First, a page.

“I’m not hiding,” Sonny Vaccaro told a closed hearing at the Willard Hotel in Washington, D.C., in 2001. “We want to put our materials on the bodies of your athletes, and the best way to do that is buy your school. Or buy your coach.” Vaccaro’s audience, the members of the Knight Commission on Intercollegiate Athletics, bristled. These were eminent reformers—among them the president of the National Collegiate Athletic Association, two former heads of the U.S. Olympic Committee, and several university presidents and chancellors…. Not all the members could hide their scorn for the “sneaker pimp” of schoolyard hustle, who boasted of writing checks for millions to everybody in higher education. “Why,” asked Bryce Jordan, the president emeritus of Penn State, “should a university be an advertising medium for your industry?”  Vaccaro did not blink. “They shouldn’t, sir,” he replied. “You sold your souls, and you’re going to continue selling them. You can be very moral and righteous in asking me that question, sir,” Vaccaro added with irrepressible good cheer, “but there’s not one of you in this room that’s going to turn down any of our money. You’re going to take it. I can only offer it.”[3]

Being a trademark bully, in other words, is part of a larger transformation about which universities should think long and hard.  What is to be done? Our suggestion is a wide-ranging value-audit, in which the university asks a group of internal stakeholders and external advisors to assess the coherence of the university’s various activities with its multiple missions.  There are many possible definitions of “mission-creep” but a pretty good one is the point at which a university claims to be in the business of producing goods and services “in virtually all areas of endeavor, to men, women and children of all ages.”

We do not romanticize universities: we work at one.  We experience the quotidian idealistic delight and frequent disillusionment of big academe. But we care about universities’ core values Those values seem very strange to the larger society. Why study unpopular ideas? Why care passionately about the truth, even when it doesn’t pay? They are also profoundly fragile. It is possible, of course, that an institution could cherish those values and also become a commercial mega-brand culture with a dubious connection to veracity.  We would not take that bet. 

Right now, Duke is an anomaly.  Will it be one in the future?  Perhaps in the domain of trademark oppositions.  As we have tried to demonstrate, many of Duke’s trademark oppositions are expensive, legally ungrounded and, while interfering with the legitimate businesses of others, produce little for Duke beyond bad publicity. But what about the wider attempts to use baseless intellectual property claims to police activities universities do not like?  There we think that Duke’s aggressiveness might represent the future.  We fear, in fact, that Duke is boldly bullying where many universities will eventually follow.  We hope this article sounds a warning.

Universities should not be trademark bullies, or for that matter, copyright or patent trolls. If they do not remember this fact, will athletic shoe licensing revenue, satisfaction from stopping an unrelated business from gaining marks they have every right to, claiming ownership of the definite article, or preventing fictional portrayals of sexually active or larcenous students, compensate for the loss? We doubt it.  To our university we would quote another Duke, (Ellington) “A problem is a chance for you to do your best.”  And, no, we don’t own his name either.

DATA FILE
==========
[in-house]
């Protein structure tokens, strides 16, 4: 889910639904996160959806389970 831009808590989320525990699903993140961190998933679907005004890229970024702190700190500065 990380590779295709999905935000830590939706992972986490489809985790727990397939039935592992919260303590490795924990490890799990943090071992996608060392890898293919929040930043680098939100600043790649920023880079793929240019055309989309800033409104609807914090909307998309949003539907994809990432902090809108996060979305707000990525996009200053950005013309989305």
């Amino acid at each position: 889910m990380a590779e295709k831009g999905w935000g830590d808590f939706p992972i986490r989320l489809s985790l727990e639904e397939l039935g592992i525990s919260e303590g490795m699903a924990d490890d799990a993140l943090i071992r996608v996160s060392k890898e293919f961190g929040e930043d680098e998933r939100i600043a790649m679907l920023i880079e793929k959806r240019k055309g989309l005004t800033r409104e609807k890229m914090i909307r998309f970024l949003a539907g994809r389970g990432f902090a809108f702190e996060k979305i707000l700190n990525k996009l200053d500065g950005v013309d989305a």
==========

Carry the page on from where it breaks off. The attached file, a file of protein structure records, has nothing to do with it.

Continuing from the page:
Earlier, we mentioned “the preservation of the scholarly commons” as one of a university’s core goals.  At the time of writing, Duke had filed one more trademark.  It is over the phrase “Scholarly Commons.” [4] That is exquisite irony, of course. But, as our study shows, it may be disturbingly emblematic of the future of academic intellectual property.”



[1] Mark Lemley, Are Universities Patent Trolls? 18 Fordham Intell. Prop. Media & Ent. L.J. 611 (2008). 

[2] Gerald Gurney et al, Unwinding Madness: What Went Wrong with College Sports—and How to Fix It. (2017). 

[3] Taylor Branch, The Shame of College Sports The Atlantic October 2011.

[4]  U.S. Serial No. 87,946,903 (filed June 4, 2018). Now abandoned, thankfully.


Sunday, February 21st, 2021 Uncategorized

From the Blog

  • The Line: AI & The Future Of Personhood

    James Boyle

    My new book, The Line: AI and the Future of Personhood, will be published by MIT Press in 2024 under a Creative Commons License and MIT is allowing me to post preprint excerpts. The book is a labor of (mainly) love — together with the familiar accompanying authorial side-dishes: excited discovery, frustration, writing block, self-loathing, epiphany, and massive societal change that means you have to rewrite everything. So just the usual stuff. It is not a run-of-the-mill academic discussion, though. For one thing, I hope it is readable. It might even occasionally make you laugh. For another, I will spend as much time on art and constitutional law as I do on ethics, treat movies and books and the heated debates about corporate personality as seriously as I do the abstract philosophy of personhood. These are the cultural materials with which we will build our new conceptions of personhood, elaborate our fears and our empathy, stress our commonalities and our differences. To download the first two chapters, click here. For a sample, read on…..

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  • Everything You Know About §230 Is Wrong (But Why?)

    James Boyle, Oct 25th, 2021

    There are a few useful phrases that allow one instantly to classify a statement.  For example, if any piece of popular health advice contains the word “toxins,” you can probably disregard it.  Other than, “avoid ingesting them.” Another such heuristic is that if someone tells you “I just read something about §230..” the smart bet is to respond, “you were probably misinformed.” 

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  • Free, Open, Intellectual Property Textbook

    Jennifer Jenkins and I have just published the 2021 edition of our free, Creative Commons licensed, Intellectual Property textbook.

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  • ‘Dumping: On Law Reviews’. The Green Bag

    I will probably never be published in a law review ever again after writing this.  I find myself curiously untroubled by the thought.